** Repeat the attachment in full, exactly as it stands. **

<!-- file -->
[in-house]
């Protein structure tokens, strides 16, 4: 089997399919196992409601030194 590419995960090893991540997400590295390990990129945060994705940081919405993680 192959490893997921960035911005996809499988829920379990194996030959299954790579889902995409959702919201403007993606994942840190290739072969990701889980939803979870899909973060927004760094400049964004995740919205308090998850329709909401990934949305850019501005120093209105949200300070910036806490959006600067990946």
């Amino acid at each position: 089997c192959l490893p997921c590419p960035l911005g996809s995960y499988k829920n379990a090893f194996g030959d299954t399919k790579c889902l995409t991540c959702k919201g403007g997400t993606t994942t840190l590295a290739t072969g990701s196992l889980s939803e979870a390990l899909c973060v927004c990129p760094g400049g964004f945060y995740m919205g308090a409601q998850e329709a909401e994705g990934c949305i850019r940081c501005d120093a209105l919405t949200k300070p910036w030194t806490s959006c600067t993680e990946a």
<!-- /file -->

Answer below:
[in-house]
């Protein structure tokens, strides 16, 4: 089997399919196992409601030194 590419995960090893991540997400590295390990990129945060994705940081919405993680 192959490893997921960035911005996809499988829920379990194996030959299954790579889902995409959702919201403007993606994942840190290739072969990701889980939803979870899909973060927004760094400049964004995740919205308090998850329709909401990934949305850019501005120093209105949200300070910036806490959006600067990946």
């Amino acid at each position: 089997c192959l490893p997921c590419p960035l911005g996809s995960y499988k829920n379990a090893f194996g030959d299954t399919k790579c889902l995409t991540c959702k919201g403007g997400t993606t994942t840190l590295a290739t072969g990701s196992l889980s939803e979870a390990l899909c973060v927004c990129p760094g400049g964004f945060y995740m919205g308090a409601q998850e329709a909401e994705g990934c949305i850019r940081c501005d120093a209105l919405t949200k300070p910036w030194t806490s959006c600067t993680e990946a």